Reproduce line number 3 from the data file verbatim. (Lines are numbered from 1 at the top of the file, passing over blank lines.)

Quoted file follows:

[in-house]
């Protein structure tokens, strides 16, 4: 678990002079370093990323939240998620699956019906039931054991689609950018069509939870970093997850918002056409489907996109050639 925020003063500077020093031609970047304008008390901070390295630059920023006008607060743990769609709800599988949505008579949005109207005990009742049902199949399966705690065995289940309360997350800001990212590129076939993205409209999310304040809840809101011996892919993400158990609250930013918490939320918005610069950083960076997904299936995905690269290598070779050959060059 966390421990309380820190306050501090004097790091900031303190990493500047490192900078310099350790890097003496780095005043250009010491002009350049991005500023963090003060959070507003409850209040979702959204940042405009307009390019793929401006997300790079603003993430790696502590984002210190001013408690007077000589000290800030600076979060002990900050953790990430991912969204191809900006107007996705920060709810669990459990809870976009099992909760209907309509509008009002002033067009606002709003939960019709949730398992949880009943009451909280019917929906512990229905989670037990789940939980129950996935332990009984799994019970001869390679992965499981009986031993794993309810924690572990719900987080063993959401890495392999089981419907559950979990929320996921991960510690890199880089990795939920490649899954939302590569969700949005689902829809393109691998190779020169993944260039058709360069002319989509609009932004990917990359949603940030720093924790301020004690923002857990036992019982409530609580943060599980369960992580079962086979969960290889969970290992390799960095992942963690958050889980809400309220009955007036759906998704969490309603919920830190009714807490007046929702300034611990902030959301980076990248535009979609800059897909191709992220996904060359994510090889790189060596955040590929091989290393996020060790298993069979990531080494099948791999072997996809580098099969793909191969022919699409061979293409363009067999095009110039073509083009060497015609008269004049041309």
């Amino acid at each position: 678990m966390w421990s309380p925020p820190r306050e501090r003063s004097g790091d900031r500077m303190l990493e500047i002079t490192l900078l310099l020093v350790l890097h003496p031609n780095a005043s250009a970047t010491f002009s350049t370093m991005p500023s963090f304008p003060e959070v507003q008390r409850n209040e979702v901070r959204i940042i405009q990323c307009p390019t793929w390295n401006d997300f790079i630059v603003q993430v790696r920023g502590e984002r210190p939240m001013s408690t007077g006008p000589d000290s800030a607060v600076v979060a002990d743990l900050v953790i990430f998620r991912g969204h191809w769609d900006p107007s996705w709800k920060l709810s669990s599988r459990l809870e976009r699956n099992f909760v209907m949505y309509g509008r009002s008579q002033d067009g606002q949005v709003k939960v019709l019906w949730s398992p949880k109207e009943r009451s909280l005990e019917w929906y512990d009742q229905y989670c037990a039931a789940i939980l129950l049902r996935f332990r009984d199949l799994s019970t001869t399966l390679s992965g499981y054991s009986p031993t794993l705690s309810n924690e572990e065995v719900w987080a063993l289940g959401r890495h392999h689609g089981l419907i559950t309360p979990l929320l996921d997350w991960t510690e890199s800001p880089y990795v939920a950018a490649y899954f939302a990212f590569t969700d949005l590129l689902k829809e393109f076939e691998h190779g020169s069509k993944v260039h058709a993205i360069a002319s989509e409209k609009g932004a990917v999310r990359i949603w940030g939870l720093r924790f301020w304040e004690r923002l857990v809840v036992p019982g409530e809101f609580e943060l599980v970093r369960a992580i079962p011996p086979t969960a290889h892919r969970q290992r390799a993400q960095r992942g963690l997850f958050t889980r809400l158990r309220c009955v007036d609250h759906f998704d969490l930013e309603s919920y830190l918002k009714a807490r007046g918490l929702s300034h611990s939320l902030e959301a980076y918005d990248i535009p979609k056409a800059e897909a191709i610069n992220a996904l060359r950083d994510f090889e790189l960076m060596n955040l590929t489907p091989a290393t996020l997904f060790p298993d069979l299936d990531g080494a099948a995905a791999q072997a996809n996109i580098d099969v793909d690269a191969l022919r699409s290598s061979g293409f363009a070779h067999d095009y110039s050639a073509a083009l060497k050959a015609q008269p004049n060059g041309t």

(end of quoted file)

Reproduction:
């Amino acid at each position: 678990m966390w421990s309380p925020p820190r306050e501090r003063s004097g790091d900031r500077m303190l990493e500047i002079t490192l900078l310099l020093v350790l890097h003496p031609n780095a005043s250009a970047t010491f002009s350049t370093m991005p500023s963090f304008p003060e959070v507003q008390r409850n209040e979702v901070r959204i940042i405009q990323c307009p390019t793929w390295n401006d997300f790079i630059v603003q993430v790696r920023g502590e984002r210190p939240m001013s408690t007077g006008p000589d000290s800030a607060v600076v979060a002990d743990l900050v953790i990430f998620r991912g969204h191809w769609d900006p107007s996705w709800k920060l709810s669990s599988r459990l809870e976009r699956n099992f909760v209907m949505y309509g509008r009002s008579q002033d067009g606002q949005v709003k939960v019709l019906w949730s398992p949880k109207e009943r009451s909280l005990e019917w929906y512990d009742q229905y989670c037990a039931a789940i939980l129950l049902r996935f332990r009984d199949l799994s019970t001869t399966l390679s992965g499981y054991s009986p031993t794993l705690s309810n924690e572990e065995v719900w987080a063993l289940g959401r890495h392999h689609g089981l419907i559950t309360p979990l929320l996921d997350w991960t510690e890199s800001p880089y990795v939920a950018a490649y899954f939302a990212f590569t969700d949005l590129l689902k829809e393109f076939e691998h190779g020169s069509k993944v260039h058709a993205i360069a002319s989509e409209k609009g932004a990917v999310r990359i949603w940030g939870l720093r924790f301020w304040e004690r923002l857990v809840v036992p019982g409530e809101f609580e943060l599980v970093r369960a992580i079962p011996p086979t969960a290889h892919r969970q290992r390799a993400q960095r992942g963690l997850f958050t889980r809400l158990r309220c009955v007036d609250h759906f998704d969490l930013e309603s919920y830190l918002k009714a807490r007046g918490l929702s300034h611990s939320l902030e959301a980076y918005d990248i535009p979609k056409a800059e897909a191709i610069n992220a996904l060359r950083d994510f090889e790189l960076m060596n955040l590929t489907p091989a290393t996020l997904f060790p298993d069979l299936d990531g080494a099948a995905a791999q072997a996809n996109i580098d099969v793909d690269a191969l022919r699409s290598s061979g293409f363009a070779h067999d095009y110039s050639a073509a083009l060497k050959a015609q008269p004049n060059g041309t």